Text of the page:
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Sugar-, acid- and phenol contents in apple cultivars from organic and integrated fruit cultivation



This study was carried out to obtain data about the sugar-, acid- and phenol content of apple cultivars from organic and integrated fruit cultivation, with reference to their role in human health and especially for diet recommendations.


Styria (Austria) and Slovenia.


HPLC, Spectral Photometry, organoleptic and olfactory tests.


The total sugar content of most cultivars from integrated cultivation ranged between 115 and 160 g/kg. Some cultivars from organic growing reached higher values. The acid content of both cultivar types was similar. The phenol content in organically grown cultivars was much higher than that of the ones from integrated cultivation.


Knowledge of the sugar content is very important for diabetic patients, owing to the assumption of general diet recommendations that 100 g fruit contain 12 g carbohydrates. This applies to most well-known cultivars like Golden Delicious or Gala, but not to most of the regional cultivars. For diabetics, it is necessary to know the carbohydrate content of food precisely, in order to adapt the amount of insulin to the ingestion. So, it is helpful to know the sugar content of each regional cultivar. Moreover, very high levels of phenolic compound in organically grown cultivars, and with it its importance for human health leads to the recommendation to eat regional fruits from organic fruit growing instead of those grown under integrated cultivation.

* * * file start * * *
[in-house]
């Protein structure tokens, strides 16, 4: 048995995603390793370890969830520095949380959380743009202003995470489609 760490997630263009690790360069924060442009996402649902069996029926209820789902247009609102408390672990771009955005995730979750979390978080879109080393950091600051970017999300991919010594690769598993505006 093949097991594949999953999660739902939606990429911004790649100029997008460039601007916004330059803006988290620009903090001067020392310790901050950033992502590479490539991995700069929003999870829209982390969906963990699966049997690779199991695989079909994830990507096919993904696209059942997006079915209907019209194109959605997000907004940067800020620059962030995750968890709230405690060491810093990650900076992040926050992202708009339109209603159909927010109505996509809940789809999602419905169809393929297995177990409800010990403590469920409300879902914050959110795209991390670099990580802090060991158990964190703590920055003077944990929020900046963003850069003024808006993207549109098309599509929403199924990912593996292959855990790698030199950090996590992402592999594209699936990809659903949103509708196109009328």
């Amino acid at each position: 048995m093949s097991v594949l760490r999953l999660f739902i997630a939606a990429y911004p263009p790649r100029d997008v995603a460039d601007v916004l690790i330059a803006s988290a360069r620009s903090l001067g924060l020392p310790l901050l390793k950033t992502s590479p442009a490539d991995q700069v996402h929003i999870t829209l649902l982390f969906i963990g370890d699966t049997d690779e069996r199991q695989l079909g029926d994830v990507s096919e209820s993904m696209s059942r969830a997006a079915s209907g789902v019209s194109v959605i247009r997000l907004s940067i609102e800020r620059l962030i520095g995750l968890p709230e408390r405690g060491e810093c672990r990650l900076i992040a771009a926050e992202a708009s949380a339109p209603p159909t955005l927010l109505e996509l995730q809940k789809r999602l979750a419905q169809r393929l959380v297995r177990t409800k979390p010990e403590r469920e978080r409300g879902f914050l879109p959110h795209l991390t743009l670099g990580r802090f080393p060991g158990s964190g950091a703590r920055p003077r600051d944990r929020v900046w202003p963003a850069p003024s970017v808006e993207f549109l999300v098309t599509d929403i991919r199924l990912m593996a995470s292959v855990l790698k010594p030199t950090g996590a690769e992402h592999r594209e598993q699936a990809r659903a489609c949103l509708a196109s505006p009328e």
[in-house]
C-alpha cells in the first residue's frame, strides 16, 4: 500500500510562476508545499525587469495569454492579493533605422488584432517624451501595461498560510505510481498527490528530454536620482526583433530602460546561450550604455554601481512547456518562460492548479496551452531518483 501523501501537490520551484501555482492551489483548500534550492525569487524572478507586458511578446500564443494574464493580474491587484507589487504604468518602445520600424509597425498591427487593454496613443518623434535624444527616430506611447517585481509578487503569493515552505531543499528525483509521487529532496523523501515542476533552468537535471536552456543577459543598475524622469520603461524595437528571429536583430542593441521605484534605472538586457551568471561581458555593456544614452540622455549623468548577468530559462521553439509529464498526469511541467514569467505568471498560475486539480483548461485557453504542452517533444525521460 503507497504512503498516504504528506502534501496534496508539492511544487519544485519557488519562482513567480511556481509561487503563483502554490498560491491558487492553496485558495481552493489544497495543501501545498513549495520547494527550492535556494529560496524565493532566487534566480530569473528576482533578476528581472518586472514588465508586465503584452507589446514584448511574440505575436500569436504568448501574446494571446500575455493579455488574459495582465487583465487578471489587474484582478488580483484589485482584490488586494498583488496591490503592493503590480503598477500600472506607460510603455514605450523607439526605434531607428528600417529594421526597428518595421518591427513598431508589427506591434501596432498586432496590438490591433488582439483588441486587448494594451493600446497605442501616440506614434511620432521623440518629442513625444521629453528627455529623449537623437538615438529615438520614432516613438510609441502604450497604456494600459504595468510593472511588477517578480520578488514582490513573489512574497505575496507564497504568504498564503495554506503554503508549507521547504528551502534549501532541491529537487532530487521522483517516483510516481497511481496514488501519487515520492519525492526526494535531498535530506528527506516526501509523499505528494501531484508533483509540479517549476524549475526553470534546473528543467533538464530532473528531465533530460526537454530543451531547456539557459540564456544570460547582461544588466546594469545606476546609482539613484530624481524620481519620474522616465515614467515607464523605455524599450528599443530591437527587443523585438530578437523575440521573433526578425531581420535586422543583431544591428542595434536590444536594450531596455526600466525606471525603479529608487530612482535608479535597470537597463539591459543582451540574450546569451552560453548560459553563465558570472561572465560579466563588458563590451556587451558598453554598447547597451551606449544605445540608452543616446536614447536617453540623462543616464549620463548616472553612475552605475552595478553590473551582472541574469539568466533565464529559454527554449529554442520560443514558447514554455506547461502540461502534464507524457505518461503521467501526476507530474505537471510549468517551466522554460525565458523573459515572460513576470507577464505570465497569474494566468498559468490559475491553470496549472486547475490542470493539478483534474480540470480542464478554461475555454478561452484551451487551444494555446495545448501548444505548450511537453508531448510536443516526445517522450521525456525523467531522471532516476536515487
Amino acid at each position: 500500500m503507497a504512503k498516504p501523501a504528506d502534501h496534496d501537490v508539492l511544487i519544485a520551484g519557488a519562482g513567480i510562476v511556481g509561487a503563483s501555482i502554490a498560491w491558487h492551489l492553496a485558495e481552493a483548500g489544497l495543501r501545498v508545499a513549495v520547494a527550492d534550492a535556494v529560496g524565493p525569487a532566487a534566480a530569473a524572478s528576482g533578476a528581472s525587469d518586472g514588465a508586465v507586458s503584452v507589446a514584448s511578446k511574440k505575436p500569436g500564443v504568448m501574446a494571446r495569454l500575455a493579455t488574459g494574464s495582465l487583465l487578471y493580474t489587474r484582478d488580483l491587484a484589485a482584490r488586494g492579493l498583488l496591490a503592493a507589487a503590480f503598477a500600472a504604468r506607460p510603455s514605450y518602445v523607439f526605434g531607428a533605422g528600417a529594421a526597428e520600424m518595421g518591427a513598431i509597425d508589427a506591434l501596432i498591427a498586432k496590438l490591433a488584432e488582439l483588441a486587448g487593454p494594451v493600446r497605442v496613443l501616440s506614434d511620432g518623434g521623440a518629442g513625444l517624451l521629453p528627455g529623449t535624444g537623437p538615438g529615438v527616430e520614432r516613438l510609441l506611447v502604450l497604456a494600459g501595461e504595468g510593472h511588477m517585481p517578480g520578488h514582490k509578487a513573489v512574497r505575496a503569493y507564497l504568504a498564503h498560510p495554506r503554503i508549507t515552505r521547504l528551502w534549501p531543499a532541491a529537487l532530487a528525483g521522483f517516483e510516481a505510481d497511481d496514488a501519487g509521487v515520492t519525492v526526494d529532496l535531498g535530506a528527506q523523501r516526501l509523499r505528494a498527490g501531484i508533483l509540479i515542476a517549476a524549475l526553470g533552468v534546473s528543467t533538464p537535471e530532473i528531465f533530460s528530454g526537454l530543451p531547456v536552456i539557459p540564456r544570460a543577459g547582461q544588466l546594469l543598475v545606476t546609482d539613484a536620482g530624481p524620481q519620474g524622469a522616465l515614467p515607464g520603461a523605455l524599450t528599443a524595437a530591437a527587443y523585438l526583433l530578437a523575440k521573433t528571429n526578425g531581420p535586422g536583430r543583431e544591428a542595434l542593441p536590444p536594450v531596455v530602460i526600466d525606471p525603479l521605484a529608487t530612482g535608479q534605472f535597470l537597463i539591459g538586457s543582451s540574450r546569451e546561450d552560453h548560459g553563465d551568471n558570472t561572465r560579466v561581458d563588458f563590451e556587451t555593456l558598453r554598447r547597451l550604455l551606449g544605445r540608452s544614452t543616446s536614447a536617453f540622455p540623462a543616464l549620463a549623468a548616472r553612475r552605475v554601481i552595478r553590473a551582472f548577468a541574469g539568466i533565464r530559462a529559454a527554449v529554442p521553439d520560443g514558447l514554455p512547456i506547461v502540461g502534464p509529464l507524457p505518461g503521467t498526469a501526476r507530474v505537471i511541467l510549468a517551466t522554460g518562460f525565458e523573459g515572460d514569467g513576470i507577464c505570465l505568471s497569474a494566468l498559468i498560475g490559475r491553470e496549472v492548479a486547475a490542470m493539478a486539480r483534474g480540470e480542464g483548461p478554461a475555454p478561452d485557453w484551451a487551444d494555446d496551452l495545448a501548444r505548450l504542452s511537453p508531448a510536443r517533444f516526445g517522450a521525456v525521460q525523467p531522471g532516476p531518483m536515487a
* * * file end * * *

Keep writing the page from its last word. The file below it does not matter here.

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The authors thank Onic Tomas for proof-reading the manuscript and Melanie Hofer for technical support. Sponsorship: This study was financially supported by Interreg III A and Bund-Bundesländer cooperation.

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Correspondence to K Hecke.

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Guarantors: K Hecke, K Herbinger, D Grill.

Contributors: R Veberič, M Trobec, H Toplak, F Stampar, H Keppel.

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Hecke, K., Herbinger, K., Veberič, R. et al. Sugar-, acid- and phenol contents in apple cultivars from organic and integrated fruit cultivation. Eur J Clin Nutr 60, 1136–1140 (2006).

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